St Basil and St Gregory

On 1 January the Maronite Church celebrated the feasts of two great friends and defenders of the faith, Saints Basil and Gregory.

Basil was born at Caesarea in Cappadocia to a Christian family in 330 AD. For a period of time he lived life as a hermit. In 370 he was made Bishop of Caesarea. Saint Basil wrote many notable works including his monastic rule which is the basis of the Capuchin’s monastics and which many Eastern monks still follow to this day. Saint Basil the Great died on January 1, 379. He is a Doctor of the Church.

Saint Gregory Nazianzen was born in 330 AD. As a young man, he traveled in the pursuit of learning and eventually joined his friend Basil the Great as a hermit. He was later ordained a priest and then the Bishop of Constantinople in 381. He died on 25 January 389 or 390 AD. Saint Gregory Nazianzen was called theologos because of his outstanding teaching and eloquence.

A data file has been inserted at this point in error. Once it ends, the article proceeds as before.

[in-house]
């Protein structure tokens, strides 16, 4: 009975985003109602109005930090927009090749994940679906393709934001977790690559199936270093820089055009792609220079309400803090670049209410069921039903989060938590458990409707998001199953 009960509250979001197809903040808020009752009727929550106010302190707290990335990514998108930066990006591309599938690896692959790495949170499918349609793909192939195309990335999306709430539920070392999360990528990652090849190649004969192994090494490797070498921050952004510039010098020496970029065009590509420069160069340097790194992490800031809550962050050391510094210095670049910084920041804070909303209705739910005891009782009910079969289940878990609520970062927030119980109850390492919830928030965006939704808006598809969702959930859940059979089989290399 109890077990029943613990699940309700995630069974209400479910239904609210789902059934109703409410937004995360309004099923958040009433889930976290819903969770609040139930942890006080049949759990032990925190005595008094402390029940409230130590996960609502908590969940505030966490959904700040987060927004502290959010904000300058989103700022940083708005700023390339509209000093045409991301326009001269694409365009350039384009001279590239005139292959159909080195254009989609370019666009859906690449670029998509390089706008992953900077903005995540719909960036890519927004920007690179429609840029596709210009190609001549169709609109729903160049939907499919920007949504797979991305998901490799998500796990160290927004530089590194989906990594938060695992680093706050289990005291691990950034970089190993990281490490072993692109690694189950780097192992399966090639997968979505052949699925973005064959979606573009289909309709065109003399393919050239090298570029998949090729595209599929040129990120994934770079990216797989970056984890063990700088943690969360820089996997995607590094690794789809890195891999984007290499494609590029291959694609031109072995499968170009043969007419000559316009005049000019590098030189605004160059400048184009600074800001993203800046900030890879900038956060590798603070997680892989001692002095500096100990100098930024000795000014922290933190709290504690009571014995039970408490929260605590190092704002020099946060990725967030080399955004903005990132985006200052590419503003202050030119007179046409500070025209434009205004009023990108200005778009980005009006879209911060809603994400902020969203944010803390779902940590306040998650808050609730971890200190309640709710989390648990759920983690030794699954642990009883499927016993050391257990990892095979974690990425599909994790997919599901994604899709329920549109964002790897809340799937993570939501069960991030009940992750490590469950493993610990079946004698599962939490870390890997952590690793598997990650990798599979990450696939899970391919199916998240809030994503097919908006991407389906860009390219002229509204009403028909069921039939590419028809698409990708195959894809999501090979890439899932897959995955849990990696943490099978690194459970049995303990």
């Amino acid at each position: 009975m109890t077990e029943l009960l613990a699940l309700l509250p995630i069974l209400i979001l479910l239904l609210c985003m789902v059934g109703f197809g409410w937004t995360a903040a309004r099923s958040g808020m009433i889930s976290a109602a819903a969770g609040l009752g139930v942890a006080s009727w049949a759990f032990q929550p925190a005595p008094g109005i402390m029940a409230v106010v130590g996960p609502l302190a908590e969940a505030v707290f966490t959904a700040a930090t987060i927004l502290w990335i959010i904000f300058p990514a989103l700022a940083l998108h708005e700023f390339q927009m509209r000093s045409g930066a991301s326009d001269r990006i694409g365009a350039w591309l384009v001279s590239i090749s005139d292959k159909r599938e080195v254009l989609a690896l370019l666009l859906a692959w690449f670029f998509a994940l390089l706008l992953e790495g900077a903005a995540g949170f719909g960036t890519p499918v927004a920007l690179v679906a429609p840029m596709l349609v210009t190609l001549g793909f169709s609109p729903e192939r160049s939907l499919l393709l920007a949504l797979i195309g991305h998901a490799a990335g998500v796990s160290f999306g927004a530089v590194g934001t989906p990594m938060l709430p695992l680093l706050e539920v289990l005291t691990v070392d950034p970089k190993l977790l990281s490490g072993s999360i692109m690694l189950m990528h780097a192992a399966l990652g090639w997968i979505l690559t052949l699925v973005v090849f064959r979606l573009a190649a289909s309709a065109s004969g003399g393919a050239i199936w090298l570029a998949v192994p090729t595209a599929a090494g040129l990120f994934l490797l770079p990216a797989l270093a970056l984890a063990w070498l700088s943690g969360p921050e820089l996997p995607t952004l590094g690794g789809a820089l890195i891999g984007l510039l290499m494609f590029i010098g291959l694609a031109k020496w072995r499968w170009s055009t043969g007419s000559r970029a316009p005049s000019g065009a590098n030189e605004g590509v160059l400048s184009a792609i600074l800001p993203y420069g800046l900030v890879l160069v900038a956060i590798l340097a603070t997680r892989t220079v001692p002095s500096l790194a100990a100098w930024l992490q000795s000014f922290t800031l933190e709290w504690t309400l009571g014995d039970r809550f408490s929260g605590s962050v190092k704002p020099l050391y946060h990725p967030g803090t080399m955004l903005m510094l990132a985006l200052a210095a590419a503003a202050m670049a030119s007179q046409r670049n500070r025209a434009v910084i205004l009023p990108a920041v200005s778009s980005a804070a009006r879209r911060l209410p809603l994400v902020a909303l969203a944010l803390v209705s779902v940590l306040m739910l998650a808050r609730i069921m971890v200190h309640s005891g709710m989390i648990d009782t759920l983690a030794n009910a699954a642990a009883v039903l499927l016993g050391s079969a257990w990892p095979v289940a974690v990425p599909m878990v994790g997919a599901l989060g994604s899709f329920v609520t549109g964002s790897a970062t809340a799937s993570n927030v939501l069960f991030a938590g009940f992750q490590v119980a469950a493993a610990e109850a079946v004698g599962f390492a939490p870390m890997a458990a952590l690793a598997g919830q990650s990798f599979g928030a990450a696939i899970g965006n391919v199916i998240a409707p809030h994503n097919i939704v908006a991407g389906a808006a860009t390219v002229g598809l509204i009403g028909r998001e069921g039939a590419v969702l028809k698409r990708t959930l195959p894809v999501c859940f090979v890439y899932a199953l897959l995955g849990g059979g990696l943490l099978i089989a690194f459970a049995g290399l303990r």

These men began their friendship while away at school and later became bishops who led the opposition to heresy during a period of doctrinal struggle and confusion. Gregory presided over the Second Ecumenical Council, held at Constantinople where the Nicene-Constantinopolitan Creed (that the Catholic Church recites each Sunday) and the definition of the divinity of the Holy Spirit were affirmed. These Cappadocian Fathers, both Doctors of the Church, are among the most influential Christian teachers of all time, honored by both East and West, Orthodox and Catholic. We ask for their intercession, to have strength to live our faith in the face of opposition.